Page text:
It is interesting to know, that large potations do not exert a uniform influence over the same individual. This seems to be owing to the state of the atmosphere at the time ; for instance, during the continuation of moist or foggy weather, a greater quantity of ardent spirits may be drunk without producing the same

! Medico-Chirurigical Journal.

2 During the late war (when prize-money was plentiful), a privaté marine informed me, he was in the habit of saving thirty pounds per annum y selling his grog.

baneful effects on the brain or constitution, that would have taken place under a cold dry atmosphere.'

This, I believe, is to be accounted for on the well-known chemical principle, “ that all condensation produces heat, and all evaporation cold.”. Hence, it will follow, that the greater capacity the air has for moisture, the greater will be the abstraction of heat from the body by it. On the contrary, when the air is nearly saturated with humidity, little heat will be evaporated; and, when fully saturated, none at all: the point of saturation being where the cooling process stops. And thus the sensation of cold is produced not altogether from the low temperature of the atmosphere, but partly from the difference there is between the air and the point at which condensation of vapour takes place; and, partly too, from the strength of the wind at the time. 3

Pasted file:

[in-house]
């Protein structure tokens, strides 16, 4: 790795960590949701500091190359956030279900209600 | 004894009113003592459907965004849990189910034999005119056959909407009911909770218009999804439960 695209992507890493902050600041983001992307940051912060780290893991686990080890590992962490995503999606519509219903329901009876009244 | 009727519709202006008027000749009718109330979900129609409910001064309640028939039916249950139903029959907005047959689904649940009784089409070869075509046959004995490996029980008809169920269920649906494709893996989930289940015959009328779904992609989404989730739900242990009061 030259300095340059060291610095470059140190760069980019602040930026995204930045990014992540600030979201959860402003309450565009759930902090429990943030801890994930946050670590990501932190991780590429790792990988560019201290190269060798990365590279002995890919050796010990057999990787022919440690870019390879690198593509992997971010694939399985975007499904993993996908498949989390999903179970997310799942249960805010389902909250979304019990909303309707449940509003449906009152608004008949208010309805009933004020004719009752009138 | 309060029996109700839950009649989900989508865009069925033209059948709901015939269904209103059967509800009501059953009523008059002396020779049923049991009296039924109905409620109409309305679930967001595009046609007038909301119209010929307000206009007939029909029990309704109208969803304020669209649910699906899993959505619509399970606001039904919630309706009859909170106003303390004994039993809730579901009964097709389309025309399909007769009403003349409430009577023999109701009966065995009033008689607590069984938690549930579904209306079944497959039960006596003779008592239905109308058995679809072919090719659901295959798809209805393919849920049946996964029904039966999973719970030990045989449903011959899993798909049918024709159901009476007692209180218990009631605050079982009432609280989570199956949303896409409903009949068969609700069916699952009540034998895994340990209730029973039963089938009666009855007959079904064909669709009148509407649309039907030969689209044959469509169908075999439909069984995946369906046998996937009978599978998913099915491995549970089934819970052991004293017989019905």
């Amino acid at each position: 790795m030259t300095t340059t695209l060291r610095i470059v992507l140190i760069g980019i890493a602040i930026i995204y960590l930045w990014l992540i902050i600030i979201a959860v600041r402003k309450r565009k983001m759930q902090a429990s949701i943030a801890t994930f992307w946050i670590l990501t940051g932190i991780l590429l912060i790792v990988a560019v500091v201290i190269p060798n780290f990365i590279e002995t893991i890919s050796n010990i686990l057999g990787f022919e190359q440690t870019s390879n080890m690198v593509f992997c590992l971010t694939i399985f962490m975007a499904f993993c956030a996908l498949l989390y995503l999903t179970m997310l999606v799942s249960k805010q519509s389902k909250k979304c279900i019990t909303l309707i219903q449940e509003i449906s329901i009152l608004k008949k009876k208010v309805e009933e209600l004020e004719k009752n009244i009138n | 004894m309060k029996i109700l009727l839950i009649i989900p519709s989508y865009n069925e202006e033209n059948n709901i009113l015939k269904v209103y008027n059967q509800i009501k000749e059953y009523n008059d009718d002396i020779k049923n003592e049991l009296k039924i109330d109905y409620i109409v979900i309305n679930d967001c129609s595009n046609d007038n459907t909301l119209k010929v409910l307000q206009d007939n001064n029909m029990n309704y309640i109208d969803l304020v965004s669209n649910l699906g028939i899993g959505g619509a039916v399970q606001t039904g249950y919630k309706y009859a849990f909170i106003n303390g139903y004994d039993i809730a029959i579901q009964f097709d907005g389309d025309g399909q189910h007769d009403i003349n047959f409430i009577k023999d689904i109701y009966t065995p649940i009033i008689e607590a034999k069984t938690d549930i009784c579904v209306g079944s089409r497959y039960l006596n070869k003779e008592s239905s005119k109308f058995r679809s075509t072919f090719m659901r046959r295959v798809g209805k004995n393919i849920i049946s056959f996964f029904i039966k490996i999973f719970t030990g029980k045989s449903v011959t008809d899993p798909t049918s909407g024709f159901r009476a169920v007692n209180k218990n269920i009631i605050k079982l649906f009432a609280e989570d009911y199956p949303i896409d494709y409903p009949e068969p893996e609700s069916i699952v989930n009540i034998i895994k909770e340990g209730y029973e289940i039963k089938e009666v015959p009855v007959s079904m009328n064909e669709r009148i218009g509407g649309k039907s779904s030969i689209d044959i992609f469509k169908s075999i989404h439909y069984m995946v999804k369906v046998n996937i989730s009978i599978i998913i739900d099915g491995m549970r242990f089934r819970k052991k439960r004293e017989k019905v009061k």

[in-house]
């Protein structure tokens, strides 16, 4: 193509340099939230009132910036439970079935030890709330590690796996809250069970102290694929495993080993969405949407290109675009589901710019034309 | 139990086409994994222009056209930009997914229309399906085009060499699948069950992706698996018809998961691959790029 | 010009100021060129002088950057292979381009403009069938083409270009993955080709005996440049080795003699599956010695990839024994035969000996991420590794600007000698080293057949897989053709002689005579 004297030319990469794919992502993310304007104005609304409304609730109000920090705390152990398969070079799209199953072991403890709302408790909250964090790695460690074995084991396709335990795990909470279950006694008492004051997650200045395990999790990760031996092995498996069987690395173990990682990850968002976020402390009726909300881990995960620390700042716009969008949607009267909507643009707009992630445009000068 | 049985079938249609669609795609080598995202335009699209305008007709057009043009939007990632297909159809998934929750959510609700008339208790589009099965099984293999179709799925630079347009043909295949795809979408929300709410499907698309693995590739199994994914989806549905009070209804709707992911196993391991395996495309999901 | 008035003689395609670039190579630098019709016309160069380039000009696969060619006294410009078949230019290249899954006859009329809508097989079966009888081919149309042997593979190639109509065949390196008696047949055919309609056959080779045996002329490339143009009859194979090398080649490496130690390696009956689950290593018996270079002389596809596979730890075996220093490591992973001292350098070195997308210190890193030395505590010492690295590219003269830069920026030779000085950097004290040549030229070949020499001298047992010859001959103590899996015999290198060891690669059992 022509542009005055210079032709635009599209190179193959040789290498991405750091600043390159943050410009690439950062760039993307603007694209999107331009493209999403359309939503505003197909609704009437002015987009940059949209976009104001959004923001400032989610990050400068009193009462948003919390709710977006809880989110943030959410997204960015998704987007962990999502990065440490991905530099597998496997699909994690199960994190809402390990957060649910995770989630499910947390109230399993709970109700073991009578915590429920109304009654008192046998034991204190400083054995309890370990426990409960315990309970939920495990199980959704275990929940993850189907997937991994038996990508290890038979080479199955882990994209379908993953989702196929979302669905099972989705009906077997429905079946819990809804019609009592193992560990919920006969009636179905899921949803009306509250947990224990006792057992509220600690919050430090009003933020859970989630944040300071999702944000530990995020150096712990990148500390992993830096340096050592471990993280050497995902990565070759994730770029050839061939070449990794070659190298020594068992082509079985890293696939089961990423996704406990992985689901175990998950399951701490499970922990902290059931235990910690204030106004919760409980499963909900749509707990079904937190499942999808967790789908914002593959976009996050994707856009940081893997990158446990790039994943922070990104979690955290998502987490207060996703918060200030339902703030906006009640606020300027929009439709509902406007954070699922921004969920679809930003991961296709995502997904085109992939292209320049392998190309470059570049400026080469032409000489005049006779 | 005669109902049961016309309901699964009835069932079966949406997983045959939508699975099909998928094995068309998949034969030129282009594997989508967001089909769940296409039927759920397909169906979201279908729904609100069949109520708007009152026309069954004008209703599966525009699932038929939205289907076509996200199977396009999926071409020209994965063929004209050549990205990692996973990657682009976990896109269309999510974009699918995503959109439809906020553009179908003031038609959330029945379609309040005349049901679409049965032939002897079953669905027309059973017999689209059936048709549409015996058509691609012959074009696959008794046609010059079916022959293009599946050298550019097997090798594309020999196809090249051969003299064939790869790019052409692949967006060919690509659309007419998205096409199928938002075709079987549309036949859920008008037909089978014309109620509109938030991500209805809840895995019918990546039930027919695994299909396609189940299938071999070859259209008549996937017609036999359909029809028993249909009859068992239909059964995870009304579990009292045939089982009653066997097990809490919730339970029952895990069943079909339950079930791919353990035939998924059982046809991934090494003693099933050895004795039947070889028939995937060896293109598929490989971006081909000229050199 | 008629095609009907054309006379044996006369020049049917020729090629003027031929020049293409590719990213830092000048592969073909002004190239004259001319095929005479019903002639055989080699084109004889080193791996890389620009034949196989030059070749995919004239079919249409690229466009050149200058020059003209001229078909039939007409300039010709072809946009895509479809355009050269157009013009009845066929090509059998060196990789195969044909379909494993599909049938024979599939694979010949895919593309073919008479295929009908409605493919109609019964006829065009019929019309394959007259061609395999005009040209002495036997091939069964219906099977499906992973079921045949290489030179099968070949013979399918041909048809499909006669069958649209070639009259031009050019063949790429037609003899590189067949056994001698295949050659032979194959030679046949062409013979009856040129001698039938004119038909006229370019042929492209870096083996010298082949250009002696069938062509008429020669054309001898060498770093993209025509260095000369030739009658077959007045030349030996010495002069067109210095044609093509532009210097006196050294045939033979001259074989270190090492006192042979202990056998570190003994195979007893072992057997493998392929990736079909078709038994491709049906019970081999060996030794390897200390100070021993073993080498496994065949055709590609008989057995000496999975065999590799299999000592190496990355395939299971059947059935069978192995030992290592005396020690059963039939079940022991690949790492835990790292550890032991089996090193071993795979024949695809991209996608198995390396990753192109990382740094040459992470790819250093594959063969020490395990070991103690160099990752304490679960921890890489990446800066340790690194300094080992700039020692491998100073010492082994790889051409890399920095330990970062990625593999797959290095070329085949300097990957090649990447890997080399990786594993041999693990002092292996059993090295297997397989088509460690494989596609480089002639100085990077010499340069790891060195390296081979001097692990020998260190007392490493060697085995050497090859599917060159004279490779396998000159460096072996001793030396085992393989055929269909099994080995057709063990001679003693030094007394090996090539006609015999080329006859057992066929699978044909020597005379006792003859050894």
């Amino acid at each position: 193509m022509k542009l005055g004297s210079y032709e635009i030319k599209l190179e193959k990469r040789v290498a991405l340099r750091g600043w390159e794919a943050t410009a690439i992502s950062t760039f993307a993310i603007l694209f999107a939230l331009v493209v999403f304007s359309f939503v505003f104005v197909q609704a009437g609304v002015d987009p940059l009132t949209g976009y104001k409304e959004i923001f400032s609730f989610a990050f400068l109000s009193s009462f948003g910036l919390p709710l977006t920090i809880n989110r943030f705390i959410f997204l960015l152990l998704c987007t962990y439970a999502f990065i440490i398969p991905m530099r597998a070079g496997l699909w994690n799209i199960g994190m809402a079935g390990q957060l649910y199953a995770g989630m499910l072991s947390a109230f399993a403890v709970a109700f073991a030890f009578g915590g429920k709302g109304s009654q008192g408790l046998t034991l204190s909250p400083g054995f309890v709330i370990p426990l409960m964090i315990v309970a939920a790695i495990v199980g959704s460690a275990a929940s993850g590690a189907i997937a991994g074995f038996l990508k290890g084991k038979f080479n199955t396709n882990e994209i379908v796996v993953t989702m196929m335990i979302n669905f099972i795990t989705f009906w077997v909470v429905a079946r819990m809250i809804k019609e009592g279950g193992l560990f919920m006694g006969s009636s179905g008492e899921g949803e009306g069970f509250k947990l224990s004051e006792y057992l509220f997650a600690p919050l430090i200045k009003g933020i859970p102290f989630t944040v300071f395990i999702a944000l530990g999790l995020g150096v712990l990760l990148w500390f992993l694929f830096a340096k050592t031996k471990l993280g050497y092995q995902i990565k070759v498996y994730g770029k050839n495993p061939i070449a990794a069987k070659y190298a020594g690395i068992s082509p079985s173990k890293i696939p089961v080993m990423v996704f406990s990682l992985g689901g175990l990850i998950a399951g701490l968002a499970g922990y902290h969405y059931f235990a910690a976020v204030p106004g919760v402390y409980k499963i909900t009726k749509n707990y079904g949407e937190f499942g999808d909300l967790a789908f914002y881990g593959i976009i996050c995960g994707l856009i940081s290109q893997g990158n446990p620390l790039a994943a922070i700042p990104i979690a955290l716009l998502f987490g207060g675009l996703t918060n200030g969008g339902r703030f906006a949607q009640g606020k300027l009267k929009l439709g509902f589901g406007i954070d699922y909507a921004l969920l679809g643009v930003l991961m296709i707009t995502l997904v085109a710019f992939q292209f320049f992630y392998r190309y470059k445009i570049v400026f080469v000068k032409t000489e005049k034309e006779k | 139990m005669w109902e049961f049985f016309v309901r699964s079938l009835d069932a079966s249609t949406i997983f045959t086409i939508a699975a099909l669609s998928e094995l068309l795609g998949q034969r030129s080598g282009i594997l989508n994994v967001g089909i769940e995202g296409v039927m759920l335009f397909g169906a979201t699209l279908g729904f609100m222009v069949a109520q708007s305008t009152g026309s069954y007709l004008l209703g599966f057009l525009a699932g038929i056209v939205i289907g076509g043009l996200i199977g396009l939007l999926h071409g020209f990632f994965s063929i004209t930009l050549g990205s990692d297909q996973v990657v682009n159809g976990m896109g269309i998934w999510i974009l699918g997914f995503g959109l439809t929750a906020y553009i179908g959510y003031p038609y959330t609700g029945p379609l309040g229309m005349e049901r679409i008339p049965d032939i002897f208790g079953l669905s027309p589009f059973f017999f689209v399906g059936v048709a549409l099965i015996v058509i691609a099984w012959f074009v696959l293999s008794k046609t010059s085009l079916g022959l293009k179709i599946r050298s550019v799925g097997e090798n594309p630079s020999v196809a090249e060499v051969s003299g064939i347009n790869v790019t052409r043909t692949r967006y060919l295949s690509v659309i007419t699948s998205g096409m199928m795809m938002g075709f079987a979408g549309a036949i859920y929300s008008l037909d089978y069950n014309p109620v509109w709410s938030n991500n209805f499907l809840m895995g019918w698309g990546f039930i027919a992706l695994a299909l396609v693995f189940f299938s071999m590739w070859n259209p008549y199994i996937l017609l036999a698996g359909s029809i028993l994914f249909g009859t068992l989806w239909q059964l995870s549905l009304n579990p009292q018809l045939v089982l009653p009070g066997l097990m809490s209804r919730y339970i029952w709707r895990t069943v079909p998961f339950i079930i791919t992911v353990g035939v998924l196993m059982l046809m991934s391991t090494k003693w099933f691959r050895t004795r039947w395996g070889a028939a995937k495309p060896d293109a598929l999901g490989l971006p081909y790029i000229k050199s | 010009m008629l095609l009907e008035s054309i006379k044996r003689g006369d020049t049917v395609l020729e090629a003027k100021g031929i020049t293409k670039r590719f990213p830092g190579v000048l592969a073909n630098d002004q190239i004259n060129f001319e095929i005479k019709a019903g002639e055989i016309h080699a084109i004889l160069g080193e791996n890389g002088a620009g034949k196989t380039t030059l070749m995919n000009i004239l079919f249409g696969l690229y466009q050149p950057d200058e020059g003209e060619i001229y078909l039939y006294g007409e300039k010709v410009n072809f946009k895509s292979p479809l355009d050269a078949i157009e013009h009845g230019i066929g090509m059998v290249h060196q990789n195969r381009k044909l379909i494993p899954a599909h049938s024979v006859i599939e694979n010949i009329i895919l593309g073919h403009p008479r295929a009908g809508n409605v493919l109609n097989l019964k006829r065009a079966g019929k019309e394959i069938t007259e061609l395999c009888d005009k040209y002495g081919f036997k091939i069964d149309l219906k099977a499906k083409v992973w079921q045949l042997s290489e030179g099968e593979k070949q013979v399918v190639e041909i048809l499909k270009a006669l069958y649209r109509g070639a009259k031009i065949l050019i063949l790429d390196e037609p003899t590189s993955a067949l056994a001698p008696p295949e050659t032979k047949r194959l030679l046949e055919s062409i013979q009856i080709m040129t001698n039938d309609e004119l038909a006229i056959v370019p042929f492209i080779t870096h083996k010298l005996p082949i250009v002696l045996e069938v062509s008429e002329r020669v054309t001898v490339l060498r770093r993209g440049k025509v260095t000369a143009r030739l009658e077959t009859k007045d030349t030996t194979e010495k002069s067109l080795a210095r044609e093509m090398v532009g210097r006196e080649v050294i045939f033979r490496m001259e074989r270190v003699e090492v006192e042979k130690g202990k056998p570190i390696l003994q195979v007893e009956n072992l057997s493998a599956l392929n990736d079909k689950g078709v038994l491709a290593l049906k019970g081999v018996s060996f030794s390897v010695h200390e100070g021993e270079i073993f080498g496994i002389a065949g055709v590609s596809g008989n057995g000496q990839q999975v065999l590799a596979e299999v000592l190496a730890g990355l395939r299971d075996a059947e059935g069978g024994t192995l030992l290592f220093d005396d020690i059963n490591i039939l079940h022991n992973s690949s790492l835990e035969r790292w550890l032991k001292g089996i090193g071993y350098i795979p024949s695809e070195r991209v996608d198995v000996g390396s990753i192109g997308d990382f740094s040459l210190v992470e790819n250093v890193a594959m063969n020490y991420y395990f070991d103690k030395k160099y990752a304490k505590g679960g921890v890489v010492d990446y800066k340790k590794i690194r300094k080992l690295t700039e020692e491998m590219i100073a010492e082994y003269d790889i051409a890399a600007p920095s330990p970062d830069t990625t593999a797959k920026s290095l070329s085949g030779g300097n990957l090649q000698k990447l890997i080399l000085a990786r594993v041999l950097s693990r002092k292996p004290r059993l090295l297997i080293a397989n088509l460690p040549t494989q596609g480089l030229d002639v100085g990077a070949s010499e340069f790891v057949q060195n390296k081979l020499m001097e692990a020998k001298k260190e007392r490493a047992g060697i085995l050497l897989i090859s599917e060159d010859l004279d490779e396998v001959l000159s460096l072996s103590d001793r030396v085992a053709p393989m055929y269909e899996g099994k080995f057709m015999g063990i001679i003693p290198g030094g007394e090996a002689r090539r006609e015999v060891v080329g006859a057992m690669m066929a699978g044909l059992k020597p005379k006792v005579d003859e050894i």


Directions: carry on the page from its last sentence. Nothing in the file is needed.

These observations are important, as, by the hygrometric state of the atmosphere, we are enabled to calculate, pretty accurately, the quantum of injury the men will be exposed to in washing decks, and to ascertain the fittest weather to be chosen for that purpose.

The best hygrometric measure is that recommended by Mr. Colebrooke. Two thermometers, with the scales detached from the bulb, are to be used. The bulb of the one is to be wetted with a rag, and, after a short time, the mercury will be observed to fall to that point at which condensation of vapor takes place. And the difference between this point, and the other thermometer, showing the temperature of the atmosphere, will give the exact degree of dryness in the air ; or, in other words, its capacity for moisture.